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Constantly listening server

 
Martin Tschammer
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Hi folks.

Alright, my problem is, that i need some way to make a server listen for connections constantly, but still being able to do other stuff at the same time. You know, make the server listen in the background, while the main program is able to work on other things. Is there any way to realize this? And if not, how about letting the server listen for connections once per second or so? That would be possible with timers i guess, but i wouldn't call it the best solution. If anyone knows a way to make the server listen for connections constantly, without interrupting or stopping the main program, that would be great.

Thanks in advance,
M.T.
[ April 20, 2005: Message edited by: Martin Tschammer ]
 
Venkatraman Kandaswamy
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one word : threads
 
Martin Tschammer
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Yeah, tried that, but kinda didn't get it to work... I'm pretty new to threads, so go easy on me.. I tried implementing Runnable (am already extending JFRame), and letting the program listen in the run() method, started by a thread somewhere in the program... but it still locks up when i tell it to listen for new connections, like this:



I need the program to listen ALL the time, that's why i do the while(true) stuff.
 
David Harkness
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You have two options: put ServerSocket.accept() loop into its own thread or use NIO (new I/O) from JDK 1.4+. The latter allows you to use the alternate select() form from C that doesn't block while listening for connections.

Have you explored Sun's Java tutorials? They have examples for both methods that should get you started. Then you can come here and ask questions (and post code) to handle issues that come up.
 
Martin Tschammer
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Thanks for the answer. Heh, yeah, i looked at NIO yesterday (or rather today), but i was pretty tired, as the clock was 3 or 4 am. I will try to re-read the tutorials again later today, when i am more rested. You mentioned select()... i will check that out first
Thanks again, i'll be back later.
 
Jon Egan
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Martin,

One tip: don't think about the code that is doing ServerSocket.accept() as your thread.... think about the code that is going to handle an incoming connection as a thread. So you define essentially a "request handler" class that implements Runnable, and the run() method should take the input from the socket and "handle" it.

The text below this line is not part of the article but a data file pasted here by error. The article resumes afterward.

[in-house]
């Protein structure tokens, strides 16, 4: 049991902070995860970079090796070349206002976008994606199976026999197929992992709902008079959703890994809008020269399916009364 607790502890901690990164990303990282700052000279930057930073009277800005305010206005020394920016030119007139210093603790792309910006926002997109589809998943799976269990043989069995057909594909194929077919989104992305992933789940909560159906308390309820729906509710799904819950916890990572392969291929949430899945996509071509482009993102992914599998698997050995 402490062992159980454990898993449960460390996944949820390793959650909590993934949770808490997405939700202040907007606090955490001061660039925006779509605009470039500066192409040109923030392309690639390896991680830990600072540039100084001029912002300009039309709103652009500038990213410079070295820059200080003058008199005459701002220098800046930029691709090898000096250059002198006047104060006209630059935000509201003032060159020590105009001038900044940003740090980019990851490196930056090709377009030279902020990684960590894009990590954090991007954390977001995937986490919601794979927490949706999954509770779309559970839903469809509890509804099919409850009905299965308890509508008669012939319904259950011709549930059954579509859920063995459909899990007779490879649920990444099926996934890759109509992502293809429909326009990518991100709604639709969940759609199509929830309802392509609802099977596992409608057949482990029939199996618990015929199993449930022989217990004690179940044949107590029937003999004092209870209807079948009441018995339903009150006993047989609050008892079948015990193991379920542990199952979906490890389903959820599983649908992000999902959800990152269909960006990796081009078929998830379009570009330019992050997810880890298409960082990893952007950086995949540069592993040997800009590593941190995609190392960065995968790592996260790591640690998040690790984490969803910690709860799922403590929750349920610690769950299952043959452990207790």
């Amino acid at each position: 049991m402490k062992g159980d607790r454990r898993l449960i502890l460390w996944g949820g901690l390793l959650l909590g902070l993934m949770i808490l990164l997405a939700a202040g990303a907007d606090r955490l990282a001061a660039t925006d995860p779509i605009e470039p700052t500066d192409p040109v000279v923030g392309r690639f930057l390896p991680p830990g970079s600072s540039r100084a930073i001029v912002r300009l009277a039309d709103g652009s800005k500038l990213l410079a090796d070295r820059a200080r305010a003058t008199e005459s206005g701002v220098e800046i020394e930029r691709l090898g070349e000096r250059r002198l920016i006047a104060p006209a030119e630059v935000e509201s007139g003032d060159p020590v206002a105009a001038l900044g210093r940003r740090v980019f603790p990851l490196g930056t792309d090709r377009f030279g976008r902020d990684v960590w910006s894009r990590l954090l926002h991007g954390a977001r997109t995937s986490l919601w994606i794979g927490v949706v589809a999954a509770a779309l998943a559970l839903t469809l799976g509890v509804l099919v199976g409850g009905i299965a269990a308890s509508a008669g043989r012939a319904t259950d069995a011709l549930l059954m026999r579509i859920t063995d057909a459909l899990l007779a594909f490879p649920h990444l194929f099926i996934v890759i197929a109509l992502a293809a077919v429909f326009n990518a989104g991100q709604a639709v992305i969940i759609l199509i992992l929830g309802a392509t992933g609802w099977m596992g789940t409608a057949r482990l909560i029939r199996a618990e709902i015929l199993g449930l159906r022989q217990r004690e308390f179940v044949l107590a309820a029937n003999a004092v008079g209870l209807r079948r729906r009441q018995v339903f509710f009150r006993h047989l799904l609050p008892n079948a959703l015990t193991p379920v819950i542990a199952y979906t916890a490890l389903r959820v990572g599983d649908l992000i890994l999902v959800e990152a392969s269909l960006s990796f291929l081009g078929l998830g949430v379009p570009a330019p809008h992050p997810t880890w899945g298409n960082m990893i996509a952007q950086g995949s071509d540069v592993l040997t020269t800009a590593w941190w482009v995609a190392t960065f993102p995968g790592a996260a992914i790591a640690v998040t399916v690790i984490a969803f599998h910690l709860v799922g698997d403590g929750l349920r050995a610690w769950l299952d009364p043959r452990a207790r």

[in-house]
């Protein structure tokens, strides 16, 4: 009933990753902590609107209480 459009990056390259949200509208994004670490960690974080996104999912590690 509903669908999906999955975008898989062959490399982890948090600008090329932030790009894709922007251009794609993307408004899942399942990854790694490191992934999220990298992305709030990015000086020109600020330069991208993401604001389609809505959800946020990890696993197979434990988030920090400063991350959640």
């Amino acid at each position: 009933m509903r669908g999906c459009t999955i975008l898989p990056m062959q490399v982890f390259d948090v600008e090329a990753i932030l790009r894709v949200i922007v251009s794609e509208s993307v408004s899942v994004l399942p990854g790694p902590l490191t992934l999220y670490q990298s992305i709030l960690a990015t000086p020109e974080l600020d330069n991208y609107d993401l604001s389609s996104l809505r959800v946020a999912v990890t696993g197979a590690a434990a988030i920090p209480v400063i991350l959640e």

Once you get something from your ServerSocket.accept(), you get the info you need from the input, and kick off a thread to handle that request. So the only time you are blocking is while you are setting up that thread, and then your main program can go back to listening for the next request with another call to accept().

Hope that sends you in the right direction.
-- Jon
 
Stan James
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So here's how small this part of your server can be:

The "executor" is the thread pool in JDK 5. In 1.4 I used to do:

new Thread ( new handler(...) ).start()
 
Martin Tschammer
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Alright, i got it working now, using NIO. I also tried the thread way, but NIO just seemed smoother imho. Thanks guys, see ya later.
 
Stan James
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Excellent! Could you post a little bit of it? I haven't tried NIO at all yet, but thought about replacing that little loop I showed just to learn it.
 
Martin Tschammer
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Sorry for the late reply, i wasn't really online the past two days. About the code part, well, my code is a bit obfuscated, because i paired it with a timer, but i have some other, very well written and documented examples for you (also the ones i used to understand NIO):

http://java.sun.com/j2se/1.4.2/docs/guide/nio/example/index.html
especially http://java.sun.com/j2se/1.4.2/docs/guide/nio/example/TimeQuery.java
and
http://java.sun.com/j2se/1.4.2/docs/guide/nio/example/NBTimeServer.java

[ April 28, 2005: Message edited by: Martin Tschammer ]
[ April 28, 2005: Message edited by: Martin Tschammer ]
 
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